.two_column #content {
 width: 960px;
 padding: 0;
 display: block;
 background: url(images/bg/bg_content_two_col_mid.jpg) 
repeat-y 0 0;
 float:left;
}
.two_column #content_top {
 width: 960px;
 padding: 0;
 display: block;
 background: url(images/bg/bg_content_two_col_top.jpg) 
no-repeat 0 0;
 float:left;
}
.two_column #content_bottom {
 width: 960px;
 padding: 0;
 display: block;
 background: url(images/bg/bg_content_two_col_bottom.jpg) 
no-repeat left bottom;
 float:left;
}

These boxes are special. They are rounded and the top background image has a gradient applied to it. As long as the top background is cut after a point where its gradient becomes solid then it will work out fine to put these together. The middle section needs to be a solid repeating color that connects to the top background image after the gradient has fully broke to a solid color. I’ll also mention that you don’t want the top background to be longer than your sites content or else the gradient will get cut before it connects to the middle part.

If our content was ever as short as the image below then our gradient would not look right. This is because the top background image has to be as long as the gradient. Fortunately, our content will never be this short.

Goband Content Background Gradient Issue

You can see in the image below that if the content is just a little longer there are no gradient display issues.

Goband Content Background Gradient Issue Fix

Inner Content Sections: Main and Sidebar_Right

Inner Content HTML

The basic setup of the Inner Content is two columns. We have already taken care of the presentation of our background boxes. We do need to get our columns to float correctly though. Below is the basic setup of the two columns. Refer to the download for the rest of the HTML inside.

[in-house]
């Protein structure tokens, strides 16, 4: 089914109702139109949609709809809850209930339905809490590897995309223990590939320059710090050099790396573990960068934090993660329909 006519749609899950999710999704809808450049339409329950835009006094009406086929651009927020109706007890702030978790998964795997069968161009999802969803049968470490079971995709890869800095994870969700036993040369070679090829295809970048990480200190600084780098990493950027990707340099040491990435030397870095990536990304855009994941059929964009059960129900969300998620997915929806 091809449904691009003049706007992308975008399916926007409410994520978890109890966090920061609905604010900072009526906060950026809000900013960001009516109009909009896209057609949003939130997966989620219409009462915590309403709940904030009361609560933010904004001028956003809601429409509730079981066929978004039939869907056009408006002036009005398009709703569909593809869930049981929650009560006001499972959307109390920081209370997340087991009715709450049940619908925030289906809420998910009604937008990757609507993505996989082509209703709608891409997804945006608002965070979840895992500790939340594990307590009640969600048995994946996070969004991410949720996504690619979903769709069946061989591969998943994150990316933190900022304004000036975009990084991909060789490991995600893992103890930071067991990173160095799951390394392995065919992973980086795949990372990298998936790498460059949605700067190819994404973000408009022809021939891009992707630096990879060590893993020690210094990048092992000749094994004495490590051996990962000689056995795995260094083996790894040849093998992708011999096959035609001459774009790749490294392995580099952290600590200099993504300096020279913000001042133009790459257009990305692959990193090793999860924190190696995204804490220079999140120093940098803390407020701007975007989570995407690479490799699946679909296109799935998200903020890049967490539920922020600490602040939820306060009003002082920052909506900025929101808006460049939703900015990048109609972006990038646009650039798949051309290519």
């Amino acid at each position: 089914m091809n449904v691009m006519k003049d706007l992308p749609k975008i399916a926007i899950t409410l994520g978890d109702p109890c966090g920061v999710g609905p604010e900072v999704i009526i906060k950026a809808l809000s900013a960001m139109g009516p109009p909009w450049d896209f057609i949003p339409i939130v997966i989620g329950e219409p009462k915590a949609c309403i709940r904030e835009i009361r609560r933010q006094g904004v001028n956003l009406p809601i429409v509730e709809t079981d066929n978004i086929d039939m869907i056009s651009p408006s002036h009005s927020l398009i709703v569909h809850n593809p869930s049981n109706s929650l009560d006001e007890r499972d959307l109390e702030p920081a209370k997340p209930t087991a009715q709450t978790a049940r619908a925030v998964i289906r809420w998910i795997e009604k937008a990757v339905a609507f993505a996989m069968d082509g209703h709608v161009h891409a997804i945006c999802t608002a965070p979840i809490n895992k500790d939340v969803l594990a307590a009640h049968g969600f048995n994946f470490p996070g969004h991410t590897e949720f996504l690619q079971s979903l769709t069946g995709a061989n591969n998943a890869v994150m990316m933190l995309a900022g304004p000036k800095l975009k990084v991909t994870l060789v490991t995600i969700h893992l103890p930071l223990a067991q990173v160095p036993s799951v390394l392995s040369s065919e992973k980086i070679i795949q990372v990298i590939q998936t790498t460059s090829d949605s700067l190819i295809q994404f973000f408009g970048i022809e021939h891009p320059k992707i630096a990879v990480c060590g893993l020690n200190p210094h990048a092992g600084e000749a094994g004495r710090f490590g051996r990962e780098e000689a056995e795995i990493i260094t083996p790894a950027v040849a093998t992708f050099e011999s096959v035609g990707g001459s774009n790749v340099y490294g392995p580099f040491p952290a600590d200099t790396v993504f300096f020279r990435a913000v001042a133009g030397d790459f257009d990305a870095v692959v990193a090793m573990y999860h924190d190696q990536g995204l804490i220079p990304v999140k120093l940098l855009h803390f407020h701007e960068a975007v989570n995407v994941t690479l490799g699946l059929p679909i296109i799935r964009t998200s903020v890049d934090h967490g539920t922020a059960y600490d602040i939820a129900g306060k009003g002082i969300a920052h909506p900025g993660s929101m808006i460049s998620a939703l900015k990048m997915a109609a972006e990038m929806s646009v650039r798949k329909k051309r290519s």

Inner Content HTML

<div id="main">

</div><!-- /main -->
							
<div id="sidebar_right">

</div><!-- /sidebar_right -->

Inner Content CSS

First of all we float the main column to the left. Then we float our right_sidebar to the right. We set our width with the padding subtracted for both columns. We have a standard two column float layout for our inner content.

/* @group main */
#main {
 width: 600px;
 display: block;
 float: left;
 margin-left: 0;
 padding: 0 20px 30px;
}
/* @end main */

/* @group sidebar_right */
#sidebar_right {
 float: right;
 width: 260px;
 display: block;
 padding: 0 20px 30px;
}
/* @end sidebar_right */

Later in the stylesheet we list all the aesthetic style for the main and right_sidebar columns. Refer to the stylesheet download for that. Of special interest is the promotional area. We establish an area for the photos in our main column that uses the same techniques as above to float the layout. So these promotional areas are floated within the floated main column. View the CSS below.

#promo_one_front {
 float: left;
 width: 408px;
 display: block;
}
#promo_two_front {
 float: right;
 width: 178px;
 display: block;
}

Primary Navigation

Horizontal Navigation is a popular choice on the web and its not that difficult to achieve.

Primary Navigation XTHML

We create our XHTML first. We are making some unique ids. We are also placing classes that we will be able to tap into once we get over to Drupal.

Note: the HTML below is not exactly what the Drupal default output will look like, but what we are taping into will be there. Drupal will output more classes as well. But what is listed below is what we will be concerned with for our style sheet. It will work in our next tutorial were we theme in Drupal.

<div id="primary_nav_bar">

<ul id="primary_nav">
<li class="first"><a class="active" href="#">Home</a></li>
<li><a href="#">About</a></li>
<li><a href="#">Blog</a></li>

<li><a href="#">Booking</a></li>
<li><a href="#">Tour Schedule</a></li>
</ul><!-- /primary_nav -->
				              
</div><!-- /primary_nav_bar -->

Primary Navigation CSS

First we set the background for for the primary_nav_bar. We continue to use floats in this layout. The primary_nav_bar creates another section for our theme. We set a height to work with for the primary_nav_bar. So it is not vertically flexible. Its easier to work with for our design at an exact size.